VIEWS: 38 PAGES: 7 POSTED ON: 3/24/2010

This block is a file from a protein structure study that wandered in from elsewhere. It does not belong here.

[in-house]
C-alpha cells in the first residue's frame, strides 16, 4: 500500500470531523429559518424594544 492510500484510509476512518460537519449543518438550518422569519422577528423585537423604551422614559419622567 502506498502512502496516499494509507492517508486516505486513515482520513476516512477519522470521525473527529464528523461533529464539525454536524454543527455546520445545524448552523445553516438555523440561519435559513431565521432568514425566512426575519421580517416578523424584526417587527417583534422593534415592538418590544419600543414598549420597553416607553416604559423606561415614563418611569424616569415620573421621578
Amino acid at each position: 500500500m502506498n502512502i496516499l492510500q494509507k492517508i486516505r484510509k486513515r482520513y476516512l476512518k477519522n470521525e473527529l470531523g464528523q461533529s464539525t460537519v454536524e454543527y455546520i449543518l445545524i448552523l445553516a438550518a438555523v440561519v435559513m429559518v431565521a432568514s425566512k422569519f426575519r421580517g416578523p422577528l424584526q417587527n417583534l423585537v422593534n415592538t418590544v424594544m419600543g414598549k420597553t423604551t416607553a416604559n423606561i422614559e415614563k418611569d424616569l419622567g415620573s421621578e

KEVIN E. KELLEY TOPICS RETAIL Cents and Sensibilities Behind every great grocery store strategy is typically a great financial team, but in these times of tremendous change and increasing competition, operational excellence isn't really enough to survive in the future. More now than ever, grocery stores need fresh, new and radical thinking to stay alive. Join brand strategist and design provocateur, Kevin Kelley, as he discusses the need for both “rudder and sail” thinking—and the potential role CFOs can play in stimulating this balance. Trained as an architect, Kevin Kelley realized early in his career that design is a strategic weapon for any business in any industry. A self-proclaimed “anti-architect” his specialty is getting inside the mind of consumers, a skill from which every industry and every company that sells a product or service benefits. A pioneer in the emerging field of Perception Design, he creates retail environments that influence consumers not only to spend more, but also to become loyal shoppers. Convenient Truths: Consumer—Insights & Innovation Principles For The Convenience Channel The convenience store industry was founded on a promise to deliver a “convenient” experience to shoppers, and has largely delivered on that promise for decades now. But in today's marketplace of new retail options and shifting consumer expectations, the traditional benefit of “convenience” is losing much of its unique point of differentiation, recognizable advantage and continued relevance. Kevin Kelley, co-founder and principal of the perception design firm Shook Kelley, will share his findings on the mindsets, attitudes, behaviors and motivations of shoppers in convenience stores. Based on consumer insights, he will provide a set of innovation principles for the industry that ultimately aim to create an improved and more relevant convenience store experience. The Cycle of Innovation in Retail Design It seems innovation is everyone's top priority these days. The pressure to keep up is particularly strong with regard to retail and consumer behavior. There is a tendency to just hitch one's wagon to the latest trend and call it innovation—but is this really innovation? Or imitation? And, while trends might help advance the industry, true innovation isn't about trends, but a whole new way of thinking. In this session, you will: Learn why it's important to monitor, keep up with and create innovations. Continued Page 2 Kevin E. Kelley Learn how to inspire a true culture of innovation. Discover the reasons why some great ideas make it to market and others get killed in the boardroom (hint: it is not what you think). Environmental Branding—Exploring the Real Moment of Truth With the ever-increasing number of products in-store, how do you get consumers to slow down, engage and imagine the possibilities of your brand? Understanding how consumers live, shop and eat has been the life study of Kevin Ervin Kelley, AIA. His specialty is getting inside the mind of consumers to determine those primal motivators that affect purchase decisions—a skill from which every industry and every company that sells a product or service benefits. During this provocative session, Mr. Kelley, a self-proclaimed “anti-architect” and consumer behaviorist, will deliver the strategies and techniques his firm Shook Kelley has developed to create breakthrough concepts for consumer-based environments. He is a pioneer in bridging the gap between the best practices of marketing, science and design into one integrated proprietary approach he calls Perception Design. His understanding of “what consumers really want,” has enabled him to take complex business strategies and turn them into two-second icons that cue and trigger specific emotional values. From his presentation you will learn: How to leverage consumer perceptions to your advantage How to create a believable, credible and authoritative brand realm for both products and consumers in-store How the language of iconography, symbology, and meaning management can be used to create comprehensive brand experiences Perception Designsm—Understanding How Consumers Experience Your Brand Innovations in linking brand strategy, marketing principles and consumer psychology to the retail environment are what make a design firm Shook Kelley a business world trailblazer. Recognized as a national leader in the fields of retail, restaurant, supermarket, and leisure branding and design, Principal and Co-Founder Kevin Kelley delivers his unique insights on the issues of price vs. value, utilitarian vs. emotive, theme vs. authenticity, and brand messaging vs. brand experience. Participants in this intriguing session will be inspired to take an unconventional approach to making their brand more tangible and experiential to the consumer. Guaranteed you will learn: Strategies for making brands more tangible and experiential for the consumer How to create a meaningful brand realm for both products and consumer A Sense of Place, Product, Brand and Experience Most branded products represent much more than their actual function. Puma shoes are Continued Page 3 Kevin E. Kelley not just for running. They're a fashion statement. Whole Foods' 365 private label brand isn't just for eating. It's a social statement. Jet Blue airlines isn't entirely about saving money. It's about living the first class lifestyle. Manufacturers and retailers can and should play a key role in suggesting, facilitating and fulfilling those images. Unfortunately, most in-store presentations reduce products to mere inventory. Kevin Kelley will explain: How your products must be positioned within the retail environment so that consumers can grasp the greater emotive potential of those goods. The process for combining the disciplines of brand strategy, architecture, communication design and consumer anthropology into one integrated and proprietary approach called Perception Design. Solutions for Growth—Re-making the Supermarket Experience Recapturing the center store and increasing sales of perimeter departments requires renewed focus on creating the right environment for your shoppers. This means finding your niche and developing your brand or image. Learn how to incorporate your brand/image into your physical store environment and every message you send out, including advertising, marketing, store design and layout, buying, and merchandising. A store is only as successful as the sum of its parts and this session brings the center store and perimeter departments together in a discussion of total store solutions. The Subconscious Mind, Habits and Behaviors Of Consumers Today, far too much of retail design is solely based on common aesthetic principles such as composition, scale, color and texture. But in reality, retail design should be more driven by a consumer's emotional, psychological, sociological and anthropological behaviors than by the classical design methods. During this presentation, architect and consumer behaviorist, Kevin Kelley, will present a series of real life case studies that uncover the often, hidden dimensions of how consumers shop. He is principal of Shook Kelley, whose clients include the likes of Whole Foods, Kraft, Cadbury Adams, Coca-Cola, Harley-Davidson, and many other international brands. Learn how to control the consumer's eye at 10 feet, 10 yards and 100 yards Discover how the body moves through retail space and how the mind interprets its surroundings Decode the patterns of social behavior within retail environments Surviving The Market Levelers—The Rise of Algorithms and the Fate of Retail Stores For the last few decades, we've been hearing about how technology, globalization, demographic shifts, household makeup and the like are going to fundamentally change the way we live and do business. And now, for better or worse, that day has finally arrived. Everywhere we look today there seems to be more sad news about another once-stable retailer that is having a Continued Page 4 Kevin E. Kelley hard time surviving. Yet, at the same time that many traditional retail icons are hurting, there seems to be a select breed of new or non-traditional retailers that are enjoying impressive sales gains. So what's going on out there in the world of retail? What are these seemingly inexperienced or unsophisticated retailers doing that the other classically-trained retailers aren't? More and more, we are seeing the increasing presence, growth and strength of what we call "The Market Leveler." In some cases, these Levelers are online upstart retailers that are able to use the internet to develop complex algorithms that sort, sift, filter and mine the needs of today's consumers. In other cases, these Levelers are just your basic low price leaders that are able to create more efficient product delivery/ distribution channels. But regardless of the approach, it is all having a cumulative effect on the efficacy and strength of the traditional retail store. With all this change underway, how do traditional brick and mortar retailers survive? Should retailers abandon the retail store format and go totally online; or should they just continue lowering their prices beyond reasonability? More importantly, does the institution of the retail store still even matter today? And if so, how can retail stores successfully attract and reach consumers while combating the low price retailers and online possibilities? Kevin Kelley tackles these daunting questions and more. Although trained and licensed as an architect, he is often described as the "anti-architect" because of his critical approach to the traditional retail store design process. For the last 16 years, he and the firm he co-founded, Shook Kelley, have been pioneering and perfecting a retail store design process called Perception Design, which is based less on the laws of aesthetics and more on the fields of consumer behavior, consumer psychology, pop culture and the science of retail branding. This process delves much deeper into the emotional reasons why consumers need to shop at a physical store and how the store's environment affects behavior, often in unconscious ways. PLACEBRANDING Behavior and Value For better or worse, we live in a society where the consumption of products, goods, services, experiences, entertainment, news and more has become a pervasive, if not a full-time preoccupation in our daily lives. Architects are not traditionally trained to deal with or even support such a materially- Continued Page 5 Kevin E. Kelley obsessed society. However, the march for consumerism continues to grow steadily. What role does and should the architect play in this consumption-based economy? More importantly, could involvement and/or participation in this area lead to success or potential ruin for the profession? These questions and more will be discussed by Kevin Ervin Kelley, AIA. Over the past 15 years he and his firm, Shook Kelley, have been pioneering a methodology and approach to consumer behavior and consumer psychology that is provocative, if not controversial. Branding Your Product for Success Whether it is consumer products, real estate developments or capital market products and services, one of the emerging trends and imperatives of the 21st Century is to brand your product or service so it is defined not just by its quality, but also by its recognition in the marketplace. World-renowned branding expert, Kevin Kelley, will deliver an inspirational address detailing how to capitalize on the hidden value of assets through cost-effective branding, resulting in increased cash flows and improved capital value. He will explain that the value in real estate is in the quality of the place and the brand recognition that imbues that place with the power to draw repeat visitation that increases rents and sales. This provocative session will provide vital lessons for all involved in real estate development and sales and for capital markets products that rely on real estate assets for their products cash flows or capital value. The Power to Convene: Understanding How to Attract, Shape and Influence Consumer Behavior Despite good intentions and the best-laid plans, many development projects simply don't work in terms of attracting people. But why is it that some projects and places attract people and others don't? The answer to this question has been the life study of self-proclaimed "anti- architect" and consumer behaviorist Kevin Kelley, AIA. In the old days of retail, what mattered most was location and tenant mix, but in today's retail climate that's simply not enough. For better or worse, consumers today have all they need right at their fingertips. The bigger question developers should be asking is, "What do consumers really want?" Solve this dilemma and you will attract consumers in droves. As we all know, the key to retail is traff ic. Therefore, the power to convene consumers can make the difference between a thriving mixed-use property and one that constantly struggles. In this provocative session, you will learn how Kevin Ervin Kelley, AIA and his firm convene consumers around a brand, store, product or place. The Psychology Of Place—Translating Consumer Perceptions Into The Bottom Line During this provocative session, Kevin Kelley, a self-proclaimed "anti- architect" and consumer behaviorist, will deliver the strategies and techniques his firm Shook Kelley has Continued Page 6 Kevin E. Kelley developed to create breakthrough concepts for consumer-based environments. Mr. Kelley is a pioneer in bridging the gap between the best practices of marketing, science and design into one integrated proprietary approach he calls: Perception Design. His understanding of "what consumers really want:' has enabled him to take complex business strategies and turn them into two-second icons that cue and trigger specific emotional values. Attendees will learn: How to leverage consumer perceptions to their advantage, ultimately driving the bottom- line. Strategies for making "place" more tangible and experiential for consumers. How the language of iconography, symbology, and meaning management can be used to create comprehensive consumer experiences. FOOD Considering the Place of Food Consumers have radically changed their lifestyle, as well as their shopping patterns, behaviors and preferences, almost overnight. They appear to be looking for "good deals" and searching for the "right places" to shop. While grocery stores have done a lot over the last twenty years to evolve and enhance their store environments to meet consumer needs and wants, the big question today is whether past store design strategies will work in the future. It may be time for the grocery industry to consider a new way of approaching the place of food. Join us for a discussion about how to match the mind and mood of consumers to the right kind of store environment. Kevin Kelley—an architect, consumer behaviorist, and cultural voyeur—will review some of the latest trends and innovations emerging in the fascinating field of retail science. The Theater of Food—Shaping the Perception through Context and Environment Since the beginning of civilization, food has convened us in ways that not much else has been able to do. Whether it was the ancient agora or today's modern day supermarket or restaurant, the market of food has always played a central role in our lives, our communities, and our communication. The search and acquisition of food is hardwired into our brains. Surprisingly though, the food product itself is but one small factor in the long list of value specifications that consumers go through in making food decisions. The environment, context and presentation of food play an overwhelming and deeply subconscious role in influencing overall consumer choices and beliefs about a food brand. While these perceptions may seem logical, rational and conscious, they are more often than not based on deep-seated primal beliefs and emotive factors. Deciding where to eat and what to buy has been the life study of self-proclaimed anti- architect and consumer behaviorist, Kevin Ervin Kelley, AIA. As co-founder of Shook Kelley, Continued Page 7 Kevin E. Kelley he has been a pioneer in bridging the gap between the best practices of marketing, science and design into one integrated approach he calls: Perception Design. During this animated discussion, Mr. Kelley will address the issues of: Price vs. Value Utilitarianism vs. Emotive Theme vs. Authenticity Message vs. Experience In addition, Mr. Kelley will go through a proprietary process his firm utilizes in developing food environments for leading grocery store and restaurant clients across the U.S.